14 January 2011


So, where does this leave us? Or, philosophically restated, where do we find ourselves?

I've analyzed the Tucson massacre on three axes: the fractious political/rhetorical climate, the inadquate psychiatric/social services environment, and the cultural/legal fetishization of weapons. Sarah Palin's and Sharron Angle's rhetoric and anti-government conspiracies, along with that of Glenn Beck, Rush Limbaugh, Sean Hannity, and Bill O'Reilly, did not alone cause this massacre. But neither did Jared Loughner's presumed mental illness. Nor his easy access to guns. It was a factor of all three, and any analysis which refuses to acknowledge the role played by any one of the three is disingenuous or incomplete. In what respective proportions the three contributed I'm not prepared to say—and neither is anyone else at the present time. This atrocity happened as a function of the operant political philosophy in the U.S. today, i.e., the political choices we as a society have made with respect to each of these issues.

It's all well and good to say, oh no that's not our political philosophy. This isn't what we want: we're a democratic capitalist republic that believes in the freedom of humanity and the market, and your freedom ends where my nose begins. Or some such bromides. The fact is the reality of our fundamental political philosophy has never been made clearer.

Having said this, how can we make sense of such a senseless act of violence? Was the Tucson massacre evil? And if it was evil, how can a benevolent, all-powerful god allow such to happen?

Last year at this time, I penned a post re: the Haitian earthquake and the problem of evil called Family of Values: Humanity. Allow me to quote myself: "Natural events are not, in themselves, evil. They are a condition of the planet upon which we live. A fact of life on planet Earth. Inhumanity, insensitivity, cruelty, on the other hand: these are true evils."

Jared Loughner's presumed psychosis (probably some form of paranoid schizophrenia) is, I have argued, natural; it results from a flaw in the brain of the human organism. In a sense, what happened could be taken, thus, as a 'natural event.' Yet, this was inarguably an act of inhumanity, insensitivity, and cruelty. The fact that this illness contributed (partially, as I've argued) to his carrying out this massacre does not entirely absolve it of the appearance of evil. Those people, the victims of his actions, did not deserve what happened to them. Their actions did not bring this upon them.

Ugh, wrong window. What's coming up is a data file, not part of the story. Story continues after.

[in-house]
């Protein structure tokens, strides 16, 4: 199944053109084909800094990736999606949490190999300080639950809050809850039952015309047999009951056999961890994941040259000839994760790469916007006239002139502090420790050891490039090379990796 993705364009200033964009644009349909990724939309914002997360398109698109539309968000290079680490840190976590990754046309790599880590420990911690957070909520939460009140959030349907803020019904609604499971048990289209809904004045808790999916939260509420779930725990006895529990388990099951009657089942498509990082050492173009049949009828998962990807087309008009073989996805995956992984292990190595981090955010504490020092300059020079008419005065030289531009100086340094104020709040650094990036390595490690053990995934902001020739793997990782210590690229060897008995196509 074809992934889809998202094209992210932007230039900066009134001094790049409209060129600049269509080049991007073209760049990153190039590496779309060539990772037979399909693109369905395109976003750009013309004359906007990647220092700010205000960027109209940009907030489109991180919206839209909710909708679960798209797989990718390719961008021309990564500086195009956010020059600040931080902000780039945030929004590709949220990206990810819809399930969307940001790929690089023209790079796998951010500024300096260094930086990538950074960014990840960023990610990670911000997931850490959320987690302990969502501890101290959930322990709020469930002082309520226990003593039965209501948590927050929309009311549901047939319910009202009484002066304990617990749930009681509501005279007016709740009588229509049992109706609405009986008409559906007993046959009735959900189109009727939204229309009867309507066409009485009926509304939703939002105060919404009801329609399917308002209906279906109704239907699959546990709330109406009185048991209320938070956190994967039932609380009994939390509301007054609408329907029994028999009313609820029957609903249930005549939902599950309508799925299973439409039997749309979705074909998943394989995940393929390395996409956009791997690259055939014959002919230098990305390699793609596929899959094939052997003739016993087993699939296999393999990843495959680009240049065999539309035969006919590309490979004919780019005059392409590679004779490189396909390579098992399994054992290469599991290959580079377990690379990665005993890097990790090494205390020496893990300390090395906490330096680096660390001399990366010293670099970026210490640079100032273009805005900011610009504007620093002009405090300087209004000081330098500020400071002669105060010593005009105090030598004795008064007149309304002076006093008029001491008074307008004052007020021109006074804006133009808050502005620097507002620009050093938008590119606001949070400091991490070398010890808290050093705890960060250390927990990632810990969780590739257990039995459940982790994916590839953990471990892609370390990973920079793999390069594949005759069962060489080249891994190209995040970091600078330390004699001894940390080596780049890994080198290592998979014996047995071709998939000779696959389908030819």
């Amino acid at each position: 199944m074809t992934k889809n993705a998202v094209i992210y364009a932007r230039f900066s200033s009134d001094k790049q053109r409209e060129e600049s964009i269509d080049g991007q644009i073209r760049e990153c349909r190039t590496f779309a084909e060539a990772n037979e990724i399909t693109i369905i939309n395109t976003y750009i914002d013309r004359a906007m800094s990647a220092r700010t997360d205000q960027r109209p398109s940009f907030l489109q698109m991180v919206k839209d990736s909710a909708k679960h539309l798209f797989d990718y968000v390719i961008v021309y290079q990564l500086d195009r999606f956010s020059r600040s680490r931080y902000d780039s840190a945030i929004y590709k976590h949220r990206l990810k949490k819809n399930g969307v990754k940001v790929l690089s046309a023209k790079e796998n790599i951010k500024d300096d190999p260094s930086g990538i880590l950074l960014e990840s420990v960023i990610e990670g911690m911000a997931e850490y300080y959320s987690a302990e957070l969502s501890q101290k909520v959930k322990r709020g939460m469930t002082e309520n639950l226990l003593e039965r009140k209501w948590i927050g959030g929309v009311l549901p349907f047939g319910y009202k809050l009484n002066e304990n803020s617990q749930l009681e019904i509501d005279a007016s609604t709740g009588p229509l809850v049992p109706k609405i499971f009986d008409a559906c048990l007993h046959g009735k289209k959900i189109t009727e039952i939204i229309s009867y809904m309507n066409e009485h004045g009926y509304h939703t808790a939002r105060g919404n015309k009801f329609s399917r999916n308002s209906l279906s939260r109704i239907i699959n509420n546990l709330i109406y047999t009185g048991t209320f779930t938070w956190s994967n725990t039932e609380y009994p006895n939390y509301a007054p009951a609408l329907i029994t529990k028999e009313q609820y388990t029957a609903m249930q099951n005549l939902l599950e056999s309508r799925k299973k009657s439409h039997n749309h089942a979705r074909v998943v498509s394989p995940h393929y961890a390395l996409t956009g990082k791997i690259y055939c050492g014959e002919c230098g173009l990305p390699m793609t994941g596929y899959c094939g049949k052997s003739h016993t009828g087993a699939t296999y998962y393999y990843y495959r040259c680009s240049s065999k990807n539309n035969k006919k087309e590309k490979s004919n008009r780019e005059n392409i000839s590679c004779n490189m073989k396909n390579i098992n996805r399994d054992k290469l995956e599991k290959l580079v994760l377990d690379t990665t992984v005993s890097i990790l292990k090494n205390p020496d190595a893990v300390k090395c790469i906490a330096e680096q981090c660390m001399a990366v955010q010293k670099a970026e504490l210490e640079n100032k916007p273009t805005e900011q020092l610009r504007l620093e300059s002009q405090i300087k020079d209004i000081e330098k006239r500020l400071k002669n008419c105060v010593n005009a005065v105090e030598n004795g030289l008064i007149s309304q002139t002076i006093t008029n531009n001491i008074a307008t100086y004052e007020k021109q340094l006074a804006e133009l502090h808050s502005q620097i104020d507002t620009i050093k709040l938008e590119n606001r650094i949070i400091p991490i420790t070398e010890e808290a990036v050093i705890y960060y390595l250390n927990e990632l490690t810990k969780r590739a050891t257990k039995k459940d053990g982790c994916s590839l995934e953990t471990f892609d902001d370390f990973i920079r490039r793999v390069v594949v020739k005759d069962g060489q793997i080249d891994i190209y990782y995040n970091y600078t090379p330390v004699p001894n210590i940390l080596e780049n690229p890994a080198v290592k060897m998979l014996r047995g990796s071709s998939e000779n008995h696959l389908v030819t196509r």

I've also pointed out that a clinical diagnosis is not necessarily a defense before the bar of the law. But does it render his actions any less evil?

That, truly, is a question for the ages. It certainly does not render the effects of his actions—the woundings and deaths of innocents—any less painful or heinous in our eyes. But it renders the issue of his culpability for evil less clear-cut.

At some level, a voice or voices inside the head of Jared Loughner compelled him to do what he did. Because of the pervasive influence of the climate of vitriol and violence in the political and social arena, these voices were amplified and possibly enraged in his mind. Because he did not have access to the sorts of drugs that could silence or moderate or drown out those voice by repairing the neurological misfirings in his brain nor to the sort of psychiatric counseling and supervision that would have allowed a professional to recognize that he was a 'danger to others' and intervene to prevent him from doing what he was apparently bent on, he made the decision to carry through on his compulsion. And because he had ready access to a semi-automatic weapon with an extended clip and cheap ammunition, he was able to implement this plan with immediate and devastating effect.

It is too easy to say Jared Loughner is an evil man and should be killed. As the doer, he is an effective scapegoat. His incarceration and/or execution will absolve us of the immediate pain and grief of this moment, provide 'closure' as they say. It may even, if only temporarily, absolve us of the pain of the revelation of who we really are as a country and what our true values are as a society. It will not, however, absolve us of our complicity in tolerating and even encouraging and promoting ignorance and violence in our public discourse. It will not absolve us of our complicity in failing to care for our mentally ill fellow human beings. And it will not absolve us of our complicity in allowing, nay condoning, such ready access to weapons meant only for killing each other.

As I stated in my last post:
"we believe every person—whether wild, angry, or insane (though not Muslim or Communist, apparently)—in the United States should be able to be, or be perceived as, a violent and potentially deadly threat to every other person in the United States at any given time.

American citizens have the freedom to be angry and truculent and violent and threatening in their political speech, to be bat-shit insane, and to purchase and carry weapons capable of killing multiple people per second. By contrast, America citizens do not have the right to be free from fear."
We accept this fear as a condition of our freedom. Freedom is our proclaimed secular religion (our 'ultimate concern' as a society, if you will), but it is a false religion because we have opted for a false and irresponsible freedom. And this existential fear is the price we pay for our own complicity in the action of Jared Loughner.

So to answer my question: god did not allow this senseless Tucson massacre to happen; we did—by the political, legal, philosophical, and societal choices we've made.

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